New Legislation Codifies Schools’ Approach to Character Education

Garrison School guidance counselor Michael Williams and Principal Stephanie Impellittiere

GUFS program meet new guidelines

By Michael Mell

The New Dignity Act, going into effect July 2012 seeks to codify character education parameters throughout the state. These parameters include: board policy, code of conduct (written in plain language,) creation of a dignity coordinator, a training plan and reporting requirements. Michael Williams, Garrison Union Free School (GUFS) guidance counselor and the person responsible for implementation, described the act as a new “state mandate” but one that “is not very specific” in describing how it is to be implemented. Williams said that GUFS already has these elements in place and it only remains to “fit [them] into the new policy.”

Principal Stephanie Impellittiere and Williams made a presentation to the GUFS Board of Education about the school’s character education program at its Dec. 7 meeting. Under the aegis of Williams, the program seeks to address the “social and emotional needs of the students.” This includes providing students with “tools to solve problems” and “strategies for facing conflict.” Aspects of the program are taught within the classroom and include discussions about drug and alcohol abuse, bullying and conflict resolution. The larger portion, Williams and Impellittiere agreed, takes place in the “hallways, playground and on the bus.” Williams said he spends 80 minutes a day on the playground with all grades. Being “a visible presence in school … is the most important thing,” he said. Part of that presence is being outside to greet the students getting off the buses in the morning. Williams described one occasion where a student (walking from the bus into the school) asked to meet with him later to discuss a problem. Another more anonymous way for students to contact Williams is via the “Bully” box and “Compliment” box. Located in several locations in the school, they provide a channel for students who might not otherwise contact him directly.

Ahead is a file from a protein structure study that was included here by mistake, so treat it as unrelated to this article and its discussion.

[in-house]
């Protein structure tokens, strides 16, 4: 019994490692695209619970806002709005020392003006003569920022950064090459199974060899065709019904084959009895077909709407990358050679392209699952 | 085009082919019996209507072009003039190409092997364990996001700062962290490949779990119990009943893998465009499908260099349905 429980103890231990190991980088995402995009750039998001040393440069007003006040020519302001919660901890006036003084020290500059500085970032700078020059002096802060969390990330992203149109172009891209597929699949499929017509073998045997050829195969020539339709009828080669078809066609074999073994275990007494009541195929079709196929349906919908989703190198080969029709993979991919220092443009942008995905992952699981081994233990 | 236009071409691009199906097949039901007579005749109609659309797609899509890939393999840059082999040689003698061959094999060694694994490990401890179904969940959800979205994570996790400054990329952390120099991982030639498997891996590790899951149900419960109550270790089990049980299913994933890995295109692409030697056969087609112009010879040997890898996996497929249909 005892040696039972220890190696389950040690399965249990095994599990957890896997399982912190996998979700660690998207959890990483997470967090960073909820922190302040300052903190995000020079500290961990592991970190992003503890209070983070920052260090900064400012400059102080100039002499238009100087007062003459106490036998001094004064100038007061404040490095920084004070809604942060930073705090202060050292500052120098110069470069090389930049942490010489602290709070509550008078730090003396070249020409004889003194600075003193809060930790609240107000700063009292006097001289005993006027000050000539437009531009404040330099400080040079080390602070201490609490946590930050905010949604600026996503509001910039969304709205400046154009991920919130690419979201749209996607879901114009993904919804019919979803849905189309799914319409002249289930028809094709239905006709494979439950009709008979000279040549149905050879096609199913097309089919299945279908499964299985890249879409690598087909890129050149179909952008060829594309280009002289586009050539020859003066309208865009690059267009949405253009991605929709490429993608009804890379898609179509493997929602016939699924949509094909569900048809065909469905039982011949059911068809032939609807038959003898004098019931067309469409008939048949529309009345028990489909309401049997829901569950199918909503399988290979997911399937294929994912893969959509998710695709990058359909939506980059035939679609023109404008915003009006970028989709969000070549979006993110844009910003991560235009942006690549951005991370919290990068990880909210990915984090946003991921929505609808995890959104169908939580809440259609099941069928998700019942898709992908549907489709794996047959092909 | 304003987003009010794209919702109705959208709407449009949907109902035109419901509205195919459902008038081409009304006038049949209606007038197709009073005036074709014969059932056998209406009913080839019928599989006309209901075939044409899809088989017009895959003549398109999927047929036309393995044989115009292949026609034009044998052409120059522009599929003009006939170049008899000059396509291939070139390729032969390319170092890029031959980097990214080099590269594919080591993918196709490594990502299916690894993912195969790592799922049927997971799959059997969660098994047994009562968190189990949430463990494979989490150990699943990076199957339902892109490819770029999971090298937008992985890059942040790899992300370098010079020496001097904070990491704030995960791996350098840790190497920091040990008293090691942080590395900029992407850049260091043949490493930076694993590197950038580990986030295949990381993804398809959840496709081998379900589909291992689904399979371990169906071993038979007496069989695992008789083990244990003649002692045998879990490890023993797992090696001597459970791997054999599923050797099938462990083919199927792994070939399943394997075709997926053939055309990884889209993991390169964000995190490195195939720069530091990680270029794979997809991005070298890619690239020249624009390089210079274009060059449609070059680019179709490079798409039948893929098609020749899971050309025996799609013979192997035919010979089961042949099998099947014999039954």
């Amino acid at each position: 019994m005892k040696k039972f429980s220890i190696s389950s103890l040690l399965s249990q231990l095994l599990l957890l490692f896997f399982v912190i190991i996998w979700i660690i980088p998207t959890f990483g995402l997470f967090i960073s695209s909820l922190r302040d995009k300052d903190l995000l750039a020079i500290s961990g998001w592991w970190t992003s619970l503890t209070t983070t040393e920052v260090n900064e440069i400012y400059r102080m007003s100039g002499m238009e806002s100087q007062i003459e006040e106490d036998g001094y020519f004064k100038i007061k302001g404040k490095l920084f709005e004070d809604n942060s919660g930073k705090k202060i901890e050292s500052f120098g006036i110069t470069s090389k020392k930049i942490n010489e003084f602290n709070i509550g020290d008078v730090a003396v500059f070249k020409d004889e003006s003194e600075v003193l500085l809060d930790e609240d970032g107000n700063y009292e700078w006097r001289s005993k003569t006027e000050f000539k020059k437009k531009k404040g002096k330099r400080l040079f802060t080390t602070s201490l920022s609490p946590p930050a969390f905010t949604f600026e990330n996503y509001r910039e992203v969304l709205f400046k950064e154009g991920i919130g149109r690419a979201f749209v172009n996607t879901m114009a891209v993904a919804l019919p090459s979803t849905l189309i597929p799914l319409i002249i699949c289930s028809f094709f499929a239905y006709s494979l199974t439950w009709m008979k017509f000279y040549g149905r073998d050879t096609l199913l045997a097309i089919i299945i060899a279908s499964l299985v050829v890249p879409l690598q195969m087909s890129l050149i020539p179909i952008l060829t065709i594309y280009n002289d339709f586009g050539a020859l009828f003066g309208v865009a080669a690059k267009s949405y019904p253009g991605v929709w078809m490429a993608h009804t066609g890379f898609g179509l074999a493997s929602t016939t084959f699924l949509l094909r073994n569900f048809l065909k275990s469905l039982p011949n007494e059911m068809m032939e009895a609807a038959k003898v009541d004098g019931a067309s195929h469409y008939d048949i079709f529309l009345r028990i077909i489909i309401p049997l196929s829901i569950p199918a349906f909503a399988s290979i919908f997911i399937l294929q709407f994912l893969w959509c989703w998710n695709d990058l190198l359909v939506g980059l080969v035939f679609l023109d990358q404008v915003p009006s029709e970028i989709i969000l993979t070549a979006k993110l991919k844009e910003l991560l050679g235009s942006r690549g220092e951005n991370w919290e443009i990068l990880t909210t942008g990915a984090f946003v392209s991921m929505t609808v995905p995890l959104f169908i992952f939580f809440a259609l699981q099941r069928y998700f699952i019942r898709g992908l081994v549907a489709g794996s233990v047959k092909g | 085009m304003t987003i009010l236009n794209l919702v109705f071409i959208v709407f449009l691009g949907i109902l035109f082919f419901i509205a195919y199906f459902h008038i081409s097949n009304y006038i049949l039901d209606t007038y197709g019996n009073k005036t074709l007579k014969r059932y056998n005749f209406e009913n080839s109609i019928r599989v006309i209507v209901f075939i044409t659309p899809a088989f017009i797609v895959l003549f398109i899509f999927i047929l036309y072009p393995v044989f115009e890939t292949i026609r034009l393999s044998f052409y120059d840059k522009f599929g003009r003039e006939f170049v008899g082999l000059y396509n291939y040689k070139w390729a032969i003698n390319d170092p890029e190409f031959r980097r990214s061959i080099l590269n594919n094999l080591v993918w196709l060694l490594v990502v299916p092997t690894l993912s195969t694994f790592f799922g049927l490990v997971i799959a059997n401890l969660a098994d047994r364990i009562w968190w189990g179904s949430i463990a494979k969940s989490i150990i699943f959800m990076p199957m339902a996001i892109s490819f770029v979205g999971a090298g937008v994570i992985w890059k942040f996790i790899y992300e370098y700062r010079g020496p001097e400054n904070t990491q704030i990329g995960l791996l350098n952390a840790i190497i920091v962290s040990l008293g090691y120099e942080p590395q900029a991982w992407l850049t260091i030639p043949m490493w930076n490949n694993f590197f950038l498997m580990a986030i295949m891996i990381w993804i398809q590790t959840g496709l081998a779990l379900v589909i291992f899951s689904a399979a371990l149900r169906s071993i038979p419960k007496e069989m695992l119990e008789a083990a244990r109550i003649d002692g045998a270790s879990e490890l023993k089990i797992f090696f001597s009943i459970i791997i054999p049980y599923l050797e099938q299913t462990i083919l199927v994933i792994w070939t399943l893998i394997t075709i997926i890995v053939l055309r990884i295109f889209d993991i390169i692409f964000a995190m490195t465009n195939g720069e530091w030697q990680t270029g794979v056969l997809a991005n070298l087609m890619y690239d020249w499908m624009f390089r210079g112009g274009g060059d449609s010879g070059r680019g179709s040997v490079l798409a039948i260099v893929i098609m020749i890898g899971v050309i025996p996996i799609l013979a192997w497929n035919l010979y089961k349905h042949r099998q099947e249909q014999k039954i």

Both Williams and Impellittiere emphasized the school’s non-judgmental approach, addressing bullying and other conflict-related issues in terms of “good choices and bad choices.” In more serious instances Impellittiere described a process called The Garrison Way.” The student is required to write an essay about the situation in question, describing the choices that led up to it, the consequences of those choices and how other choices might have been more effective. This essay is shared with the parents.  

William’s goal is “to be available [to students] … and to model behavior for teachers and staff.”  He emphasized a team approach to create a school culture of “empathy and forgiveness.” Working directly with Williams are Jessica VanDekker (psychologist), Lisa Bisceglia (social worker), Judy Dunstan (school nurse), and Impellittiere. More broadly, Williams indicated, the team also includes teachers, staff and parents. The team’s goal is to “be proactive … and not reactive.”
Photo by M.Mell


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